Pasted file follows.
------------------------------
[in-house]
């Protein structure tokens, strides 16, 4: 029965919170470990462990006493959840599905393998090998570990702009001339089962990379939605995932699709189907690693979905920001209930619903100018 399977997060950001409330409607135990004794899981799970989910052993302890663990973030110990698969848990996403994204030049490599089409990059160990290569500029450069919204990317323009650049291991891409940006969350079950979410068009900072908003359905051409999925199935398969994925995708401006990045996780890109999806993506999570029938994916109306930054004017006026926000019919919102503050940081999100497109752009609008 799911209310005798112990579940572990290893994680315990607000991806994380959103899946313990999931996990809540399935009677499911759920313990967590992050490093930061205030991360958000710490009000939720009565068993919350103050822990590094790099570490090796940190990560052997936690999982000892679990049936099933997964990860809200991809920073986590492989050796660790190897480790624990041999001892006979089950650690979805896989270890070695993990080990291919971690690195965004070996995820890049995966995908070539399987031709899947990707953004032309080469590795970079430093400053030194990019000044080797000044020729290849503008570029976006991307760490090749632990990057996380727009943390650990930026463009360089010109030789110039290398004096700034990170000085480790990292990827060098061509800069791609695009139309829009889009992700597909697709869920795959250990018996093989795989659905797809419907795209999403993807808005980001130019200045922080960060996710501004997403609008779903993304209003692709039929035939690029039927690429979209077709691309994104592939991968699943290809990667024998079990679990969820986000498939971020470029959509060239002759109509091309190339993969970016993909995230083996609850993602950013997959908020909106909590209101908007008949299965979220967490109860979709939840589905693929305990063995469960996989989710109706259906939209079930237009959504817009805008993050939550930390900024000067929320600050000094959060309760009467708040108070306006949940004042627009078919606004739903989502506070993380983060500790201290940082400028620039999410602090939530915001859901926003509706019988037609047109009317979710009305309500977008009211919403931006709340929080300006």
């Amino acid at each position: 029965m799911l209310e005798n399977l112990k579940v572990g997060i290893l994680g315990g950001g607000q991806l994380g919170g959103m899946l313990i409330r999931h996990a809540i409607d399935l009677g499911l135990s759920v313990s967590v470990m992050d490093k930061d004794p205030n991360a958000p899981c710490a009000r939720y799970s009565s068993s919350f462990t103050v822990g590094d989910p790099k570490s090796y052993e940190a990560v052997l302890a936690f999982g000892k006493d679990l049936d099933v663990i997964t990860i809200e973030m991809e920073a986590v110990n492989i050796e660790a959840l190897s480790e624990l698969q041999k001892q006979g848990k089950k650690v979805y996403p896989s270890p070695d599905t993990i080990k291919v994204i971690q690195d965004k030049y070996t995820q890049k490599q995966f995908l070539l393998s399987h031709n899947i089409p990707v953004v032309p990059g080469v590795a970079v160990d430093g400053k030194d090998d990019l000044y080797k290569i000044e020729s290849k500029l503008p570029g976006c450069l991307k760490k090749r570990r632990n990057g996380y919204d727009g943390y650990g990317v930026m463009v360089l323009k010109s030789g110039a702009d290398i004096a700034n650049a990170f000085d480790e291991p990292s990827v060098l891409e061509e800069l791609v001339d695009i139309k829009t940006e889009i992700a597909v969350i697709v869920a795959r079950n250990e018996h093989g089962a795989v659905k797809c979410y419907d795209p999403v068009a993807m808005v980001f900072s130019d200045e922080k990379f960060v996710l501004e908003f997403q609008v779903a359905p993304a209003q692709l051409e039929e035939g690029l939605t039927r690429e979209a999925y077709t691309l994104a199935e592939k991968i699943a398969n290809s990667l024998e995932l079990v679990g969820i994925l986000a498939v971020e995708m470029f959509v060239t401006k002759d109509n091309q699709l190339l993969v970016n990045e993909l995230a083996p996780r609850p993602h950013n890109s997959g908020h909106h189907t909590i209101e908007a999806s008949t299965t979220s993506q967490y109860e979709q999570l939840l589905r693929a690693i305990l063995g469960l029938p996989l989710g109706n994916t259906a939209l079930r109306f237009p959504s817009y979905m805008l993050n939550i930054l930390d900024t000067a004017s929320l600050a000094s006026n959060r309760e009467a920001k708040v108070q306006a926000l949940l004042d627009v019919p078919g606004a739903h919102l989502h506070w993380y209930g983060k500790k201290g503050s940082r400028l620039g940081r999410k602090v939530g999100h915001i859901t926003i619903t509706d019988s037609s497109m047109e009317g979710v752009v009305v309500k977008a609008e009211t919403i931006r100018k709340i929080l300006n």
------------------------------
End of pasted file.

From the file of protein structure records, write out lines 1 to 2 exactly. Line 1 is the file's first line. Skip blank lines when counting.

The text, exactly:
[in-house]
């Protein structure tokens, strides 16, 4: 029965919170470990462990006493959840599905393998090998570990702009001339089962990379939605995932699709189907690693979905920001209930619903100018 399977997060950001409330409607135990004794899981799970989910052993302890663990973030110990698969848990996403994204030049490599089409990059160990290569500029450069919204990317323009650049291991891409940006969350079950979410068009900072908003359905051409999925199935398969994925995708401006990045996780890109999806993506999570029938994916109306930054004017006026926000019919919102503050940081999100497109752009609008 799911209310005798112990579940572990290893994680315990607000991806994380959103899946313990999931996990809540399935009677499911759920313990967590992050490093930061205030991360958000710490009000939720009565068993919350103050822990590094790099570490090796940190990560052997936690999982000892679990049936099933997964990860809200991809920073986590492989050796660790190897480790624990041999001892006979089950650690979805896989270890070695993990080990291919971690690195965004070996995820890049995966995908070539399987031709899947990707953004032309080469590795970079430093400053030194990019000044080797000044020729290849503008570029976006991307760490090749632990990057996380727009943390650990930026463009360089010109030789110039290398004096700034990170000085480790990292990827060098061509800069791609695009139309829009889009992700597909697709869920795959250990018996093989795989659905797809419907795209999403993807808005980001130019200045922080960060996710501004997403609008779903993304209003692709039929035939690029039927690429979209077709691309994104592939991968699943290809990667024998079990679990969820986000498939971020470029959509060239002759109509091309190339993969970016993909995230083996609850993602950013997959908020909106909590209101908007008949299965979220967490109860979709939840589905693929305990063995469960996989989710109706259906939209079930237009959504817009805008993050939550930390900024000067929320600050000094959060309760009467708040108070306006949940004042627009078919606004739903989502506070993380983060500790201290940082400028620039999410602090939530915001859901926003509706019988037609047109009317979710009305309500977008009211919403931006709340929080300006």